The magnificence of this colony lead the Lucans -an Italic inland people- to try to conquer it. In about 400 B.C. they occupied it and changed its name in Paistom. There the Lucans continued their civil and military activities for a long time, save for a short time as the Greeks of Italy defeated them under the guide of Alexander the Molossian Alexander the Great's uncle- in a battle near Poseidonia in 332 B.C.. In 326 B. C. they regained it after the battle of Pandosia where Alexander died. In the meanwhile another power was extending
itself along the Peninsula: Rome. After the war against Pyrrhus in 273 B.C., it became the uncontested master of these regions and founded there a Latin colony giving it the name of Paestum. The Roman Senat always hold that city in great consideration, because during the war against Hannibal they received assistance -above all victuals- from it. The Romans enriched the city with large buildings, among which there are the portico of the Forum, the thermae, the Amphitheatre, and the so-called Tempio della Pace (Temple of Peace). Paestum flourished till the Late Empire. Because of the changed political exigencies of Rome - turned towards the East - an irreversible crisis begun for the city, like for most of the coast centres. Its inhabitants -converted into Christianity- were reduced to a little community and concentrated next to the Ceres Temple. Others fled to the surrounding hills to avoid malaria, that was spreading there, and the incursions of the Saracens. This explains the birth of a town on the hill, which had a very important strategic and commercial role in the Middle Ages, between the 9th and the 13th centuries, especially during Frederic the Second's reign.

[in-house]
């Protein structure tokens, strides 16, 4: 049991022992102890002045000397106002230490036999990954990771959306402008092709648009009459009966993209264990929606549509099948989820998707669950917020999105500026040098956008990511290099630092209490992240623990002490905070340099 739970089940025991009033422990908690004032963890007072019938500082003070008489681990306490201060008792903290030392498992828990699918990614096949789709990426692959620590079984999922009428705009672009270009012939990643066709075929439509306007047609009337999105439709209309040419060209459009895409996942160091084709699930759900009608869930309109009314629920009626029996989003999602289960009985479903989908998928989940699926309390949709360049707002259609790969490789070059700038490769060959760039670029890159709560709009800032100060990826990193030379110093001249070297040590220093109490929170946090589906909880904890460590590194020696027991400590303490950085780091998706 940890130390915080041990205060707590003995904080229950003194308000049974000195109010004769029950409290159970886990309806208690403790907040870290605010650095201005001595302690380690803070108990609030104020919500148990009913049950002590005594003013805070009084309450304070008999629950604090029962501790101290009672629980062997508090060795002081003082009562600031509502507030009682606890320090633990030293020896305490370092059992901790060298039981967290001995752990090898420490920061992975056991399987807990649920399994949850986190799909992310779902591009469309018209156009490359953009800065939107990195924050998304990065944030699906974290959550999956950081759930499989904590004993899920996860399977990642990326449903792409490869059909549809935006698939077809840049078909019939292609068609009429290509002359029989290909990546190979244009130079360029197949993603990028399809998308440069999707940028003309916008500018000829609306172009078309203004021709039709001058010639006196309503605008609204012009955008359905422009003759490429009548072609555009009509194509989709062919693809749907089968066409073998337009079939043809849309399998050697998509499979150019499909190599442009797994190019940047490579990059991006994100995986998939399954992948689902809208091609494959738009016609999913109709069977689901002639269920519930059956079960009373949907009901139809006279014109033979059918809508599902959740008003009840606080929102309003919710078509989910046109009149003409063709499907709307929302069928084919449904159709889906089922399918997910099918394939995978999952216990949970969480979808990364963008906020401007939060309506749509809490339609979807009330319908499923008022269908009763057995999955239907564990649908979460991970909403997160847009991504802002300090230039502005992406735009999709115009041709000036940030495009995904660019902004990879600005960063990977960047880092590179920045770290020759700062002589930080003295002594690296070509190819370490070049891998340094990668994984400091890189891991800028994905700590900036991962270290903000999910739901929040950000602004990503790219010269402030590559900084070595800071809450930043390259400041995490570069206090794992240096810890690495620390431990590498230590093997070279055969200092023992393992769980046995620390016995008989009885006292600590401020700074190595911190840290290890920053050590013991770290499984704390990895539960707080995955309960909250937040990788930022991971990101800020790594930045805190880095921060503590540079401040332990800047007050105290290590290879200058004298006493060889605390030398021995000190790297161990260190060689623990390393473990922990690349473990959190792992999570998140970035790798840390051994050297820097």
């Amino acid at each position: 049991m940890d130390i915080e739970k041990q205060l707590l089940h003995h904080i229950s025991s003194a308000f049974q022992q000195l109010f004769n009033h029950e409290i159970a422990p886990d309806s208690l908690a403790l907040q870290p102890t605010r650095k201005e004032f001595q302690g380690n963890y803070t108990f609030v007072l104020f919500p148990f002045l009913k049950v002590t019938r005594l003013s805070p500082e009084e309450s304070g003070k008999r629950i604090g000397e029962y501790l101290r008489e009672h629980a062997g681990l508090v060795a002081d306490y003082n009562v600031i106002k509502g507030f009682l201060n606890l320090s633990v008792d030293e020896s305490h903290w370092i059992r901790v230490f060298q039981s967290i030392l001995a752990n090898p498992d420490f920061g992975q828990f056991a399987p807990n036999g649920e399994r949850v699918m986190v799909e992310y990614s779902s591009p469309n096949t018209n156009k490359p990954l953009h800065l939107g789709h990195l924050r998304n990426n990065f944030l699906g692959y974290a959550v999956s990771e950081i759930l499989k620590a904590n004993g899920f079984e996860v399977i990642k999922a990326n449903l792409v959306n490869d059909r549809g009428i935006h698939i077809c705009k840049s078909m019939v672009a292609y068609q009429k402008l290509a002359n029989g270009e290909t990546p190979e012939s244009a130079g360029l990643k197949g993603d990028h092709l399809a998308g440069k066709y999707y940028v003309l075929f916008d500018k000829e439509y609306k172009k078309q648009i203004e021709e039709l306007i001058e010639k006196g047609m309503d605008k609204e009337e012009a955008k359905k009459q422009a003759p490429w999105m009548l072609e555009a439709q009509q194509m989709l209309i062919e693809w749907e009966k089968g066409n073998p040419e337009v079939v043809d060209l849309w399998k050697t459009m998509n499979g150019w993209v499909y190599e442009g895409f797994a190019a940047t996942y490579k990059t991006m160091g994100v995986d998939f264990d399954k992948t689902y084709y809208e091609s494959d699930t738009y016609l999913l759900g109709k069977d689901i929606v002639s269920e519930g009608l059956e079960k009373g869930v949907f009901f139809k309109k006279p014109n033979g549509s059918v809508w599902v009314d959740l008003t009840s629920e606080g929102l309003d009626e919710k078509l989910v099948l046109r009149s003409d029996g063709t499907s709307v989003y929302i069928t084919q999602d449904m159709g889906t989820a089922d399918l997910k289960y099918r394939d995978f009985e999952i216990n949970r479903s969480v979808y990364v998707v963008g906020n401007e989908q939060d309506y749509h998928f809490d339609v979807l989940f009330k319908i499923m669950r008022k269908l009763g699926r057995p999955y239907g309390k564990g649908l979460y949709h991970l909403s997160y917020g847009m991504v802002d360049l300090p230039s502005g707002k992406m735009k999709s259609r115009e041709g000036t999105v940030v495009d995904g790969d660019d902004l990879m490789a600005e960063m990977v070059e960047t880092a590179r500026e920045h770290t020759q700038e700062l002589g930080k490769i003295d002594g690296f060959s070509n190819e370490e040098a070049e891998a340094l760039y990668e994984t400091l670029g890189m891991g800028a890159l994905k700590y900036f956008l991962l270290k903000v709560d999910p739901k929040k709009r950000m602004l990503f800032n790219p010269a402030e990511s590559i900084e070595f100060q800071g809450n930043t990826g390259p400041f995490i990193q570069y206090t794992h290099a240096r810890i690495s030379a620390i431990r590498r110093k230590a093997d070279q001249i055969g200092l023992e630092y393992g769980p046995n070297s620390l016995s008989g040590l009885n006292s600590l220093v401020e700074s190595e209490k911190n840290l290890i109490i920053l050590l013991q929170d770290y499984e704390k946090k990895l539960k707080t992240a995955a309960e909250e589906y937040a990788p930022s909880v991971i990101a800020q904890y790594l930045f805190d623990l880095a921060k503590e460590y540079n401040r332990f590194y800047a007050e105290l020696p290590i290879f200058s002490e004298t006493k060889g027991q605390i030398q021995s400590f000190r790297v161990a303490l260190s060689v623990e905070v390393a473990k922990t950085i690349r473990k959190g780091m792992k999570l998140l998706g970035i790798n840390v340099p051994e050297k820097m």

It almost substituted and assumed the role Paestum had had during the ancient times.